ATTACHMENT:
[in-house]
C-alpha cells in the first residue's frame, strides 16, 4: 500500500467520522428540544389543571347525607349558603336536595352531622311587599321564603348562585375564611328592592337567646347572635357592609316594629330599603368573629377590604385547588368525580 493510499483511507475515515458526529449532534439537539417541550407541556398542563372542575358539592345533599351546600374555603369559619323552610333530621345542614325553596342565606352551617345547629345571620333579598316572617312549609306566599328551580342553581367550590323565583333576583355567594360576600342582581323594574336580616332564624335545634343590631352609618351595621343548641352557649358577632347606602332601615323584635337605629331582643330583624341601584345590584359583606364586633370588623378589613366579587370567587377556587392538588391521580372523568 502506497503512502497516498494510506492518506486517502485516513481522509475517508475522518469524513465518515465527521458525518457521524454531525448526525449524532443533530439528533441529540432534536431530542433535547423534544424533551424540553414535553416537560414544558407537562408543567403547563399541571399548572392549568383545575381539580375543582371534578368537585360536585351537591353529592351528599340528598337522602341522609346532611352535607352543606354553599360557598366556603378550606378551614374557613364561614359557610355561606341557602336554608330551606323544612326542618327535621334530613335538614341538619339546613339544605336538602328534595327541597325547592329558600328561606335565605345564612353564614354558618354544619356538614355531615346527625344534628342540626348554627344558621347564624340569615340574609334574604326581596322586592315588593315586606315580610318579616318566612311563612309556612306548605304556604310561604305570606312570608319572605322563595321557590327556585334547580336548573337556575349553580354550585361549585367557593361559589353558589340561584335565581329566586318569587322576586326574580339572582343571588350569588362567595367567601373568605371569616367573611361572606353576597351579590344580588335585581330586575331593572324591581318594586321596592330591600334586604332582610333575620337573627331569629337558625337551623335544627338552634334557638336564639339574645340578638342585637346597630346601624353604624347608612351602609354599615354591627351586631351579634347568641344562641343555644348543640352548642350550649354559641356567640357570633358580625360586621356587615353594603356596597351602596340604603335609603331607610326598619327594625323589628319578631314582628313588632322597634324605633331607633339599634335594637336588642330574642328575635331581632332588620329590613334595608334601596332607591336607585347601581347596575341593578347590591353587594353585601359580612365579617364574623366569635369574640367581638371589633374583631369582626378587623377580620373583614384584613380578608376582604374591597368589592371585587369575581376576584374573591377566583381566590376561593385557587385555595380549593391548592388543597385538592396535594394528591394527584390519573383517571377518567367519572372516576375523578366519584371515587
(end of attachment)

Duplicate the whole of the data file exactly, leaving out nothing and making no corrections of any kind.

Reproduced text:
[in-house]
C-alpha cells in the first residue's frame, strides 16, 4: 500500500467520522428540544389543571347525607349558603336536595352531622311587599321564603348562585375564611328592592337567646347572635357592609316594629330599603368573629377590604385547588368525580 493510499483511507475515515458526529449532534439537539417541550407541556398542563372542575358539592345533599351546600374555603369559619323552610333530621345542614325553596342565606352551617345547629345571620333579598316572617312549609306566599328551580342553581367550590323565583333576583355567594360576600342582581323594574336580616332564624335545634343590631352609618351595621343548641352557649358577632347606602332601615323584635337605629331582643330583624341601584345590584359583606364586633370588623378589613366579587370567587377556587392538588391521580372523568 502506497503512502497516498494510506492518506486517502485516513481522509475517508475522518469524513465518515465527521458525518457521524454531525448526525449524532443533530439528533441529540432534536431530542433535547423534544424533551424540553414535553416537560414544558407537562408543567403547563399541571399548572392549568383545575381539580375543582371534578368537585360536585351537591353529592351528599340528598337522602341522609346532611352535607352543606354553599360557598366556603378550606378551614374557613364561614359557610355561606341557602336554608330551606323544612326542618327535621334530613335538614341538619339546613339544605336538602328534595327541597325547592329558600328561606335565605345564612353564614354558618354544619356538614355531615346527625344534628342540626348554627344558621347564624340569615340574609334574604326581596322586592315588593315586606315580610318579616318566612311563612309556612306548605304556604310561604305570606312570608319572605322563595321557590327556585334547580336548573337556575349553580354550585361549585367557593361559589353558589340561584335565581329566586318569587322576586326574580339572582343571588350569588362567595367567601373568605371569616367573611361572606353576597351579590344580588335585581330586575331593572324591581318594586321596592330591600334586604332582610333575620337573627331569629337558625337551623335544627338552634334557638336564639339574645340578638342585637346597630346601624353604624347608612351602609354599615354591627351586631351579634347568641344562641343555644348543640352548642350550649354559641356567640357570633358580625360586621356587615353594603356596597351602596340604603335609603331607610326598619327594625323589628319578631314582628313588632322597634324605633331607633339599634335594637336588642330574642328575635331581632332588620329590613334595608334601596332607591336607585347601581347596575341593578347590591353587594353585601359580612365579617364574623366569635369574640367581638371589633374583631369582626378587623377580620373583614384584613380578608376582604374591597368589592371585587369575581376576584374573591377566583381566590376561593385557587385555595380549593391548592388543597385538592396535594394528591394527584390519573383517571377518567367519572372516576375523578366519584371515587